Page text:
Through Reece's Rainbow, reecesrainbow.org, an adoption ministry that advocates for children with Down syndrome, Mrs. Spitz works on a blog that details the life and times of her large family. To find out more about Mrs. Spitz and her children, visit luckytolovelyla.blogspot.com.
According to Mrs. Spitz, G.A. Family Services offered her a great deal of help after the children were adopted and at home.
"That's how the program began," said Tiffany Lang, adoption specialist. "Social services saw the need in Chautauqua County because families were struggling after an adoption took place."
One of the ways that G.A. Family Services helps is by providing each child with a "Life Book," which is similar to a scrapbook. The books give children the means to creating a lasting memorial to the struggles and blessings they faced while searching for a forever home.
"The 'Life Books' have helped out the children tremendously," said Lang. "They are pretty much a story of the child's life that starts at their birth. They are also done for children in foster care, so that if the child returns to their family of origin the book can go with them. It can help the family know where they've come from."
G.A. Family Services also hosts family fun days once a month to bring all the families who have foster and adopted children together to interact and learn from each other. The events can range from visiting a nature reserve, hosting movie nights, to a Halloween party.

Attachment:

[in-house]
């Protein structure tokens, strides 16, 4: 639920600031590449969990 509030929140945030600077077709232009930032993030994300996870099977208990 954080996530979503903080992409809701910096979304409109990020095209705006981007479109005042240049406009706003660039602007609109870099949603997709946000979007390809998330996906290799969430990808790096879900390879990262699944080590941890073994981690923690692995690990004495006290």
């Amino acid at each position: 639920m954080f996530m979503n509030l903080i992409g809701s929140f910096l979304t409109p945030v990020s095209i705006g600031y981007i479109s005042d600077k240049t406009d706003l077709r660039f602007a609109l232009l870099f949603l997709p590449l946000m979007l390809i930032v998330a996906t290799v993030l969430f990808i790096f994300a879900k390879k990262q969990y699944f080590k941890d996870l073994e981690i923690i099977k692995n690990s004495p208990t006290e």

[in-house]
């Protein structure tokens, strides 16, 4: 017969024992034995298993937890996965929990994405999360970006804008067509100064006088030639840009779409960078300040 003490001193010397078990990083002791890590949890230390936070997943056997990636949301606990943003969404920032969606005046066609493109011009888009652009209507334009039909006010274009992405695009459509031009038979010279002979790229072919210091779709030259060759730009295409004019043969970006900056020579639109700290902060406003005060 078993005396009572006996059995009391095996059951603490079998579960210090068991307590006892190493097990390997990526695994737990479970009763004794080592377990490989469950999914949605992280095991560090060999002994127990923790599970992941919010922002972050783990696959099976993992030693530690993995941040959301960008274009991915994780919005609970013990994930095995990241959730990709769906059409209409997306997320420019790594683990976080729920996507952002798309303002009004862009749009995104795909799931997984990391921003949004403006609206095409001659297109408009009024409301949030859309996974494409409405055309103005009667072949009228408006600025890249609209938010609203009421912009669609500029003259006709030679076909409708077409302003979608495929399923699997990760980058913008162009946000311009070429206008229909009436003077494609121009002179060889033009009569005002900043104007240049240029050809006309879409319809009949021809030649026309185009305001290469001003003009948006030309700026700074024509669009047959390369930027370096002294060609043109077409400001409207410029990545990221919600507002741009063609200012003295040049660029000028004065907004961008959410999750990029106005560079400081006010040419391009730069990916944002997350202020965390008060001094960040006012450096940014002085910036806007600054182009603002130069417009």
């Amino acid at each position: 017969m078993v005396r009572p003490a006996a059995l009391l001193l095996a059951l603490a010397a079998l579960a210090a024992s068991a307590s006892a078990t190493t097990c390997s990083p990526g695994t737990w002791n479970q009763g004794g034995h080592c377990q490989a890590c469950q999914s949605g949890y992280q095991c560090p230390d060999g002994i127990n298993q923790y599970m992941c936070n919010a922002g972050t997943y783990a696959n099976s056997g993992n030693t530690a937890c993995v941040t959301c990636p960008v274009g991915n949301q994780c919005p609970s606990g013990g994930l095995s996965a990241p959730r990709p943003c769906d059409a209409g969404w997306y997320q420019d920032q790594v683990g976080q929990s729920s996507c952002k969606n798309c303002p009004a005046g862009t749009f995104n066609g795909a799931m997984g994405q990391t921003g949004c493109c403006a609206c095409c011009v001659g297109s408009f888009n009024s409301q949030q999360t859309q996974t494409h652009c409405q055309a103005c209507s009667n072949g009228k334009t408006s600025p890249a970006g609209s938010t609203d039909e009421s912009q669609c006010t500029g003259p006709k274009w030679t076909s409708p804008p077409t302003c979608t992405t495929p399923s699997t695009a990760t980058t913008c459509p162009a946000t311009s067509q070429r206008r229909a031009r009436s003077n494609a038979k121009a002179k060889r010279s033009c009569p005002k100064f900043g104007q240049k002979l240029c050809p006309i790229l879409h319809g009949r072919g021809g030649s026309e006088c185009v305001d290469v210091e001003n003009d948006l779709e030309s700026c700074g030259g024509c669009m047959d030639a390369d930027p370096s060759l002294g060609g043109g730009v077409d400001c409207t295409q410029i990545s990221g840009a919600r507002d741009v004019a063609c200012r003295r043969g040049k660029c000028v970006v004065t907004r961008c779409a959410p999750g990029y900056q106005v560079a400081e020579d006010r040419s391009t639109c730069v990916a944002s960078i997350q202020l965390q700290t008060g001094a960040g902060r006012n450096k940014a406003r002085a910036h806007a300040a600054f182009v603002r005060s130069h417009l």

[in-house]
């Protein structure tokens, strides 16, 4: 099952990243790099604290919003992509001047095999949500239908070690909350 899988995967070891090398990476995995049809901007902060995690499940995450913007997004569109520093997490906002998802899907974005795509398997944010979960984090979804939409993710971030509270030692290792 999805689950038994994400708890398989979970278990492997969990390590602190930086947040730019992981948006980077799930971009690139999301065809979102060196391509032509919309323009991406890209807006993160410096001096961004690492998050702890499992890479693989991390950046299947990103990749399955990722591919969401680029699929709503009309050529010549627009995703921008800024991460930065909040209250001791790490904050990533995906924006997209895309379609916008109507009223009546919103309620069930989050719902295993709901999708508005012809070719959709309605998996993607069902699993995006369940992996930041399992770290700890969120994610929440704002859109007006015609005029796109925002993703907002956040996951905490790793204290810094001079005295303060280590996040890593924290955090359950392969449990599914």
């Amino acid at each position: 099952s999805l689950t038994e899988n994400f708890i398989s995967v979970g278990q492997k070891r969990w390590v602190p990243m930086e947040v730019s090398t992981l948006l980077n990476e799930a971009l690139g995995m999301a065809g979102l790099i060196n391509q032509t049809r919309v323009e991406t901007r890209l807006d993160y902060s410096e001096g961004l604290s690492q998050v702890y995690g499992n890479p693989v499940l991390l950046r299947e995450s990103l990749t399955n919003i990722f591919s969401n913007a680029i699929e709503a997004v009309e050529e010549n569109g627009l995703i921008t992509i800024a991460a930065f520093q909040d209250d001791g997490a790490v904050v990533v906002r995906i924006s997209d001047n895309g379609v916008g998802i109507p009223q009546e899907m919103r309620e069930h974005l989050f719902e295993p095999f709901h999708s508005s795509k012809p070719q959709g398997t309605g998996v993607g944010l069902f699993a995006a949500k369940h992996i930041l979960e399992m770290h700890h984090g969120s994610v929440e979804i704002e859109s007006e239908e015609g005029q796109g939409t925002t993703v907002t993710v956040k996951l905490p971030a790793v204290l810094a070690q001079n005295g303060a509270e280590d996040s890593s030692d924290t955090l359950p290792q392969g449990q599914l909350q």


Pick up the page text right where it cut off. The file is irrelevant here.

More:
"At the very first family fun night we had a foster child approach another child who had just been adopted and said, 'You're adopted? How does that feel?'" said Dreyer. "That solidified for us what really needs to be happening. Those in a similar situation need to meet each other so they can open up and share their feelings."
G.A. Family Services is an affiliate of Lutheran, and is a program that is federally funded through a TANF grant in collaboration with Chautauqua County that will end in May of 2013. However, Dreyer hopes to continue the program by bringing to light the necessity of the services the program offers. There are currently 14 families with more than 50 children benefiting from the program's services. And, in addition to Lang and Dreyer, the program employs three caseworkers, some of whom are bilingual, and a family advocate.
"We don't know what will happen," said Dreyer. "However, we're looking at G.A. Family Services as trying to continue the services even if we don't get the grant money because we have seen such an incredible difference in the families that have needed it. I think we need to prove that we have absolutely impacted by reducing any kind of readmission into foster care. That's our goal, to ensure that these adoptions do not disrupt and these children are not returned to the system. I think our success in that will help us be able to advocate for continuation of services."
G.A. Family Services is currently working on finding forever homes for many children with special needs, those who may be hard to place due to behavioral issues, large sibling groups and teenagers, said Dreyer.
For more information call 708-6161 or visit www.lutheran-jamestown.org/ga-family.